Intellectual Disability Tied to Father Being Older at Conception
Published: 2011-10-13 - Updated: 2022-06-20
Author: British Medical Journal (BMJ) | Contact: bmj.com
Peer-Reviewed Publication: N/A
Additional References: Cognitive Disabilities Publications
Synopsis: Chromosomal abnormalities linked to intellectual disability can be traced back to an older father when the child is conceived. Copy number variations or CNVs cause chromosomal abnormalities. These structural variations result in missing, repeated, inverted, or misplaced DNA sequences in cells. A significant increase in the father's age was found in the group of CNVs in non-repetitive DNA sequences - which accounted for most CNVs - providing crucial insight into how and why disease-causing CNVs are formed.
- Chromosomes are thread-like structures located inside the nucleus of animal and plant cells. Each chromosome is made of protein and a single molecule of deoxyribonucleic acid (DNA). Passed from parents to offspring, DNA contains the specific instructions that make each type of living creature unique. Humans have 23 pairs of chromosomes, for a total of 46 chromosomes. Females have two X chromosomes in their cells, while males have one X and one Y chromosome.
Faulty intellectual disability genes linked to older dads at conception. Chromosomal abnormalities linked to intellectual disability can be traced back to the father, particularly those who are older when the child is conceived, finds research published online in the Journal of Medical Genetics.
Chromosomal abnormalities are caused by copy number variations or CNVs. These structural variations result in missing, repeated, inverted, or misplaced DNA sequences in cells. Copy number variations can be inherited or arise anew and are a common cause of disease. However, little is known about how CNVs are formed, for example, if they occur more frequently on the DNA sequence passed on by the mother or the father or if parental age is important.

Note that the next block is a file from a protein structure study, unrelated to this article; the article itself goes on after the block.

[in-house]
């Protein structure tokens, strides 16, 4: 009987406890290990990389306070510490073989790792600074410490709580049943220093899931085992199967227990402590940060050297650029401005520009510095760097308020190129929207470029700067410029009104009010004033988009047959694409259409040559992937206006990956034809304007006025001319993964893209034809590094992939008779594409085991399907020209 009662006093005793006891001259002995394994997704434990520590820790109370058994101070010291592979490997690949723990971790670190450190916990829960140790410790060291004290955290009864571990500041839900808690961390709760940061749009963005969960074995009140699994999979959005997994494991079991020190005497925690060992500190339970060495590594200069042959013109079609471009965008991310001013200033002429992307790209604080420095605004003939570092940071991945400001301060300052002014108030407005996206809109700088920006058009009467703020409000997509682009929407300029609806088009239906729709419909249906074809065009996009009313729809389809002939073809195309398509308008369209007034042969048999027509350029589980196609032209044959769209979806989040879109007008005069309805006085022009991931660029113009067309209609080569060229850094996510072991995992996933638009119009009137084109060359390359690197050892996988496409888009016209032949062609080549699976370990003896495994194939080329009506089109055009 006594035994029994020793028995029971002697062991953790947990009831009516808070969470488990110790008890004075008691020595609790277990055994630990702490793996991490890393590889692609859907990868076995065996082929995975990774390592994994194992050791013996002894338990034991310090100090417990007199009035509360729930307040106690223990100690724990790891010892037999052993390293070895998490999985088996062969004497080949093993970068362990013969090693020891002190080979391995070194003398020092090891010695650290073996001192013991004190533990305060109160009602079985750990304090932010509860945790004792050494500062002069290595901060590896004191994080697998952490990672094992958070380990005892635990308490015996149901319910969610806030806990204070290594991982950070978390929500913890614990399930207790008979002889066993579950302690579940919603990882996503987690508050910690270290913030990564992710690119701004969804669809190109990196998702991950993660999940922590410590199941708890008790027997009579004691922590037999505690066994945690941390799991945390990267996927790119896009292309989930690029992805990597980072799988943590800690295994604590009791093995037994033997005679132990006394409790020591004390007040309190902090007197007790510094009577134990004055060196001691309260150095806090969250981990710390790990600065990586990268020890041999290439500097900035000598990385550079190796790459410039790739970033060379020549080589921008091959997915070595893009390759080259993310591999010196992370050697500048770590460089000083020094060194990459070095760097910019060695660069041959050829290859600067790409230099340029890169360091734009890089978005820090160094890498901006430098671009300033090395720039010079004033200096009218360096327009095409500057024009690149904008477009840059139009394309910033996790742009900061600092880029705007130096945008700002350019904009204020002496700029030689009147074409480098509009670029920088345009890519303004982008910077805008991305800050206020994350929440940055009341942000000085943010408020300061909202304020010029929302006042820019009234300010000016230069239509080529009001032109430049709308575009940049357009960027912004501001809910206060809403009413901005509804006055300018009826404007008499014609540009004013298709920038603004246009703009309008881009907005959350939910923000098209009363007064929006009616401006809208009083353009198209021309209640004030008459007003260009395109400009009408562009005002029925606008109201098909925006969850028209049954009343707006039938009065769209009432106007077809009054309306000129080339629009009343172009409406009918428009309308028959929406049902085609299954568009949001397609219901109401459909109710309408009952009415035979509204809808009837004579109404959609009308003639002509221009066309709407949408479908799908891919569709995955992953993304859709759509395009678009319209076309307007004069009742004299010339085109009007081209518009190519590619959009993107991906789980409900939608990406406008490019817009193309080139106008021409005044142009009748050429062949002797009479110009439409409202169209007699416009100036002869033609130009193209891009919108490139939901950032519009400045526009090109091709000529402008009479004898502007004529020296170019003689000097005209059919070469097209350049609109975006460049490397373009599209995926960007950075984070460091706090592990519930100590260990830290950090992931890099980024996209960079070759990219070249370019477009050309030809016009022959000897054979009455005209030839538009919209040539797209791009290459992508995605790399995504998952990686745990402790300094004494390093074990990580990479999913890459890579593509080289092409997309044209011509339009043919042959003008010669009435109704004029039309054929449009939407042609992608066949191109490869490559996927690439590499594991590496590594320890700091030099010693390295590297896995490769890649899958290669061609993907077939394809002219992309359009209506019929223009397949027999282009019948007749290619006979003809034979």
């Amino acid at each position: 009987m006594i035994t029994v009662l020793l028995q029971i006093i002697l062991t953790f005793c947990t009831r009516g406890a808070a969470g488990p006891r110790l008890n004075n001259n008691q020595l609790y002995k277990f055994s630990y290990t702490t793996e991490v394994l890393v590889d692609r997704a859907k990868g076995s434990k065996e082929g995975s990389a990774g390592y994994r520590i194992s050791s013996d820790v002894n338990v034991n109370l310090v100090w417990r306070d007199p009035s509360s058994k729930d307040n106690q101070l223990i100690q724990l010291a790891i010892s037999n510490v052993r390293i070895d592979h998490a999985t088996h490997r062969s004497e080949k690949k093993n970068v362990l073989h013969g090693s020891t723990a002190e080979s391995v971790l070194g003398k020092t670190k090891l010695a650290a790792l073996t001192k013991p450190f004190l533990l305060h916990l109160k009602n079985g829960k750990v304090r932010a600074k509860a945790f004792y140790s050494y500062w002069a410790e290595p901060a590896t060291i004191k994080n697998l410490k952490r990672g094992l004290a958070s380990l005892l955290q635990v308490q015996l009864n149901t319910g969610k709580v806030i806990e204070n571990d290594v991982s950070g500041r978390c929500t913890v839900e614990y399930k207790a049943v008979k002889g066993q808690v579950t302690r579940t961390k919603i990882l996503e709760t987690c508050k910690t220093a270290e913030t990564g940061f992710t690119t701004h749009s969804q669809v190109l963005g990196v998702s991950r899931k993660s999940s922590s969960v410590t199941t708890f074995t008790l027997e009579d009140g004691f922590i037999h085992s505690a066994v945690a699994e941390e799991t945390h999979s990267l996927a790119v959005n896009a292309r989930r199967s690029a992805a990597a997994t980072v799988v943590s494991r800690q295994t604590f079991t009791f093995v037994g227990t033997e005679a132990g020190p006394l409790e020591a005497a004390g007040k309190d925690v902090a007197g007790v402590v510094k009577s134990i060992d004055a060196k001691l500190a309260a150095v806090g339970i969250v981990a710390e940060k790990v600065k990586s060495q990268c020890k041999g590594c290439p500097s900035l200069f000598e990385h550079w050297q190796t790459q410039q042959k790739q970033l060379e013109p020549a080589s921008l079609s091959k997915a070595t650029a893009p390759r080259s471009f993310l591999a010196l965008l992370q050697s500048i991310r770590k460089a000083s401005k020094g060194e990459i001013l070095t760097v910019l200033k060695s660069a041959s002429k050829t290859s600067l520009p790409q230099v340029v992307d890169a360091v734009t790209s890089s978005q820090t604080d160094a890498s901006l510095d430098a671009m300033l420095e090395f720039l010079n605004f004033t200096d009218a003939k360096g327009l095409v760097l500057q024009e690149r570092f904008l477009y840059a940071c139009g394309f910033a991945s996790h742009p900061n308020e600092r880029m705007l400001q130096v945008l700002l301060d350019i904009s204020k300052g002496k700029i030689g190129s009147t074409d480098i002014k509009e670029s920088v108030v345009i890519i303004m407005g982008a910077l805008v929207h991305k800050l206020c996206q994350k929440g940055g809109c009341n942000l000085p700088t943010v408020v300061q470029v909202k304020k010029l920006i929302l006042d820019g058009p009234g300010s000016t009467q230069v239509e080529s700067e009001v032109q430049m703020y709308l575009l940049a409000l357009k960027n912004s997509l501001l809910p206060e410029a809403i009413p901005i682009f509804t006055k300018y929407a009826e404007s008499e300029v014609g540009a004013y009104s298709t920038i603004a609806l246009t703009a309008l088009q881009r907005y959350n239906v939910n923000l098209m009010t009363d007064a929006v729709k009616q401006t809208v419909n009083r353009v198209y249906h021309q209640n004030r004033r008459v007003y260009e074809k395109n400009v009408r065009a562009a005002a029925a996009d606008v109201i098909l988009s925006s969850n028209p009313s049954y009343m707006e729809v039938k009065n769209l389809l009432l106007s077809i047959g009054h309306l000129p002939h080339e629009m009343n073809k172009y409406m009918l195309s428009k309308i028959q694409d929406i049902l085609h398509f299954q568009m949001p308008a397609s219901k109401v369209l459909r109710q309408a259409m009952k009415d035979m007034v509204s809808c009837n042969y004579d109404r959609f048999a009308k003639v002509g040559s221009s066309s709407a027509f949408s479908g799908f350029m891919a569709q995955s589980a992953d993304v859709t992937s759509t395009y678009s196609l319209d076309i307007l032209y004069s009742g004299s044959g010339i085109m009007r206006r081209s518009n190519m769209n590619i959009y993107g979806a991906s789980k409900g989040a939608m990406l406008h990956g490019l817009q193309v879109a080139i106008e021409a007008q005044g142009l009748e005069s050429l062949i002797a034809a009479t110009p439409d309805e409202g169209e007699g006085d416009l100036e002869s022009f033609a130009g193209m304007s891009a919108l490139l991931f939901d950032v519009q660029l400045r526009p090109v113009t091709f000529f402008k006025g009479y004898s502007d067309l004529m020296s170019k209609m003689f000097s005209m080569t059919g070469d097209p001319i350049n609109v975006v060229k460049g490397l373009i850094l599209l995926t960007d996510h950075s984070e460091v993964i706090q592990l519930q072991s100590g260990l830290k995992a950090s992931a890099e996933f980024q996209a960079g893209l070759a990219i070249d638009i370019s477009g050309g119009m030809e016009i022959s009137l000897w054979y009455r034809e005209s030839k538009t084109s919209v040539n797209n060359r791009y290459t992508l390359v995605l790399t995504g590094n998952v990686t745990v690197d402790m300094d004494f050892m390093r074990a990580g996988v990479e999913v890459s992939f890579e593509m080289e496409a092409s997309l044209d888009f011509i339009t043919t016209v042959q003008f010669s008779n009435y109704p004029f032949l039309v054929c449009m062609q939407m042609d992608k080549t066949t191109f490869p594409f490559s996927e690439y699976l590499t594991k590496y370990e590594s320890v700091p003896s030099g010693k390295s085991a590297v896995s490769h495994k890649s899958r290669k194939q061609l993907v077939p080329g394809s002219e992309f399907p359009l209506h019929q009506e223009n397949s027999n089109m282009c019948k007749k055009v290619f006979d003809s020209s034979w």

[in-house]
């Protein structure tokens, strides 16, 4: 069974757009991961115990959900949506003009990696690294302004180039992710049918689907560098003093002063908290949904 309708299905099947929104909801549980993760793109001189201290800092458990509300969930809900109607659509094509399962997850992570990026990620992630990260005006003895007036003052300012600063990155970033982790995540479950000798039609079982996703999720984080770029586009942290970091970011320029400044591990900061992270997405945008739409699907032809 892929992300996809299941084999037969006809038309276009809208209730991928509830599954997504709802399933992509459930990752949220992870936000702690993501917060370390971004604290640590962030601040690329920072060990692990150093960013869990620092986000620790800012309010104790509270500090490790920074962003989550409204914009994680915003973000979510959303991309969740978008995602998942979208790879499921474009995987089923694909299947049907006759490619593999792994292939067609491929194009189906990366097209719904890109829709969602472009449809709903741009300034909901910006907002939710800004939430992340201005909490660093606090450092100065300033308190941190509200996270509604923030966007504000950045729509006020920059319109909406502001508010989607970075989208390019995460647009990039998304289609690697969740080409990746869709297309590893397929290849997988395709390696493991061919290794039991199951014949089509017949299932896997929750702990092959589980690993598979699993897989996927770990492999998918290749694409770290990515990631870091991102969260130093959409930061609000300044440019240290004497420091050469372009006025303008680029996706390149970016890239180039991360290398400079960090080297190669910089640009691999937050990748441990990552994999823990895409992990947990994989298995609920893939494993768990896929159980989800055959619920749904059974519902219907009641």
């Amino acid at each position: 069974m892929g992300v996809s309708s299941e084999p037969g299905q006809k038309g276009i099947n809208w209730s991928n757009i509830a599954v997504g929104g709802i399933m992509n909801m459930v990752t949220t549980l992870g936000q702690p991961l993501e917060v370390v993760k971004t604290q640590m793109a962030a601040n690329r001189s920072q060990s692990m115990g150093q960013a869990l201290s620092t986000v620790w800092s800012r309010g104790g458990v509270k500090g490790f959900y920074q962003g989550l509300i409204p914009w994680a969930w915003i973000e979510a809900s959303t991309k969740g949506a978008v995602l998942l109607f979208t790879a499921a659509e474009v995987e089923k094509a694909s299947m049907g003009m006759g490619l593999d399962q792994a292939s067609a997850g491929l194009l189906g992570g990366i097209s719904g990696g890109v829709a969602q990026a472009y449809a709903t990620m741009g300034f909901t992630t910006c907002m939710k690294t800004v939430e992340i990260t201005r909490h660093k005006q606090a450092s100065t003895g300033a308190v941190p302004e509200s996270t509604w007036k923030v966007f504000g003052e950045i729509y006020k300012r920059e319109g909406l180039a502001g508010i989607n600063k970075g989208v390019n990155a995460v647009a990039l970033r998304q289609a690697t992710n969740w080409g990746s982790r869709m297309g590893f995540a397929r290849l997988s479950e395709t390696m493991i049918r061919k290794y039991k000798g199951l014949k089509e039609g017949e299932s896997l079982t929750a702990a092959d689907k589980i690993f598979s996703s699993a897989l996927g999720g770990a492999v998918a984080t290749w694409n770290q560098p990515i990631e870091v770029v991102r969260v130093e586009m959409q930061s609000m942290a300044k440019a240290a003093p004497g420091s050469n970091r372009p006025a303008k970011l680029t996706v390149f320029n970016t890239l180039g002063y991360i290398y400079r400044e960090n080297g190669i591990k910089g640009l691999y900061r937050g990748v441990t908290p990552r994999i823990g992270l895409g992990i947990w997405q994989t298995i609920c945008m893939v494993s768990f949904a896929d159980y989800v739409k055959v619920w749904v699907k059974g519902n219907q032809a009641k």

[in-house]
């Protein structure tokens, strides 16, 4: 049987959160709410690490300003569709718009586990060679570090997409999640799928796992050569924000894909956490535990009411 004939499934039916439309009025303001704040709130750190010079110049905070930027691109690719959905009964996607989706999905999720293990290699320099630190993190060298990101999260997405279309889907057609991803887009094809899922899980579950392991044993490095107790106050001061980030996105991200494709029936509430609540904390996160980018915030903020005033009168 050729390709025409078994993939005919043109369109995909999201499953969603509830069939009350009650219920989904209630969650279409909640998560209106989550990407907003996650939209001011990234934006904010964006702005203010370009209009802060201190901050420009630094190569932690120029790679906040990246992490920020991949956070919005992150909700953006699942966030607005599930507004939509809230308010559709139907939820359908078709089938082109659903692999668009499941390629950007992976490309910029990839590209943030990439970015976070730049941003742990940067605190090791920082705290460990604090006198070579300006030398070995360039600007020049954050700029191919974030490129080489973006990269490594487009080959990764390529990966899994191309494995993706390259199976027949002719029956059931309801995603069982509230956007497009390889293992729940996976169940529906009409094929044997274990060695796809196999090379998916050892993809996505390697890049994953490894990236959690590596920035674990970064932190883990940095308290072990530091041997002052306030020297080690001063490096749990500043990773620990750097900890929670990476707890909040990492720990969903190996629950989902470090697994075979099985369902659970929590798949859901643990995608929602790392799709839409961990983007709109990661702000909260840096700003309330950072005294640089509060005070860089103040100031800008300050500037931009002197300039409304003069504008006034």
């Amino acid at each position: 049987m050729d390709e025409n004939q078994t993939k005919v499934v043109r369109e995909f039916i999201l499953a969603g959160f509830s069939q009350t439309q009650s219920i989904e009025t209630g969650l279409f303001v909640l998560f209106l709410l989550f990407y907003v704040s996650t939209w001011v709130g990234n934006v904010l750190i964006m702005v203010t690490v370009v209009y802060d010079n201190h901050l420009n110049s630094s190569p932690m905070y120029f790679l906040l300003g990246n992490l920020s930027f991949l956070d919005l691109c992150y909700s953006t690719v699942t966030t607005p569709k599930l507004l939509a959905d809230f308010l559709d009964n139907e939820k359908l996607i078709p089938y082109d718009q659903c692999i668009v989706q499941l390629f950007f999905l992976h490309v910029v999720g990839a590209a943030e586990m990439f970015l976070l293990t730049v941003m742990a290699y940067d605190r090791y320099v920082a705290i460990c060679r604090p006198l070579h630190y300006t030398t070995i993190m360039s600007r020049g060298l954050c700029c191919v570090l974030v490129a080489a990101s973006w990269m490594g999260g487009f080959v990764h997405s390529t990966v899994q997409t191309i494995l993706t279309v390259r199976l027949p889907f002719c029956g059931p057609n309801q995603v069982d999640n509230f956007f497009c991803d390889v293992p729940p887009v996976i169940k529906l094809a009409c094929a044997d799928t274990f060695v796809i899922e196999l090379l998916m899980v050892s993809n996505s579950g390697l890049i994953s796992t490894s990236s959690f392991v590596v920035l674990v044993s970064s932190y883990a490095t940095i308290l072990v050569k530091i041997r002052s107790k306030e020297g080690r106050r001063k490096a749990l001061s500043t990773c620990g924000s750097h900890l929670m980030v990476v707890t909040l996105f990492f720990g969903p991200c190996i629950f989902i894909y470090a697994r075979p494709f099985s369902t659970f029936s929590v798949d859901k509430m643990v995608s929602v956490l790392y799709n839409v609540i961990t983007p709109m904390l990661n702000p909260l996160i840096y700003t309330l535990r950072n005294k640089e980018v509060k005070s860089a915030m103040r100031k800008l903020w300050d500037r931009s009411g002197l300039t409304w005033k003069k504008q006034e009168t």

The research team systematically analyzed the prevalence of rare CNVs in almost 3500 people with intellectual disabilities between 2006 and 2010. They found CNVs that had arisen anew, as opposed to being inherited, in 227 people, meaning the prevalence was around twice as common in this group as among people with autism and three times as common as among those with asthma.
Further analysis to determine the parental origin of the CNVs in the 118 people for whom data were available showed that 90 had come from the father and that three-quarters represented missing DNA sequences.
The researchers compared the father's age at the time of birth in the group with CNVs with people with no intellectual disability, matching for ethnicity and era of birth to minimize the impact of any cultural or social factors. But they found no differences in paternal age between the two groups.
The researchers then divided people with CNVs into two groups:
- Those with CNVs occurring in regions of the genome with highly repetitive DNA sequences.
- Those with CNVs occurring in non - repetitive DNA sequences.
They also compared paternal ages in both groups with those of the people without any intellectual disability.
A significant increase in the father's age was found in the group of CNVs in non-repetitive DNA sequences - which accounted for most CNVs - providing crucial insight into understanding how and why disease-causing CNVs are formed, say the authors.
The findings also indicate that newly arising CNVs not only originate more often from the father's DNA but that the father's age has a role, the authors add.
"In conclusion, our data provide for the first time convincing evidence that CNVs in intellectual disability are largely paternal in origin," they write.
They suggest that ongoing cell divisions of self can explain both the gender and age bias - renewing sperm cells during the fetal development of boys - with the potential for mistakes - as well as impaired DNA genesis and repair as a consequence of the aging process.
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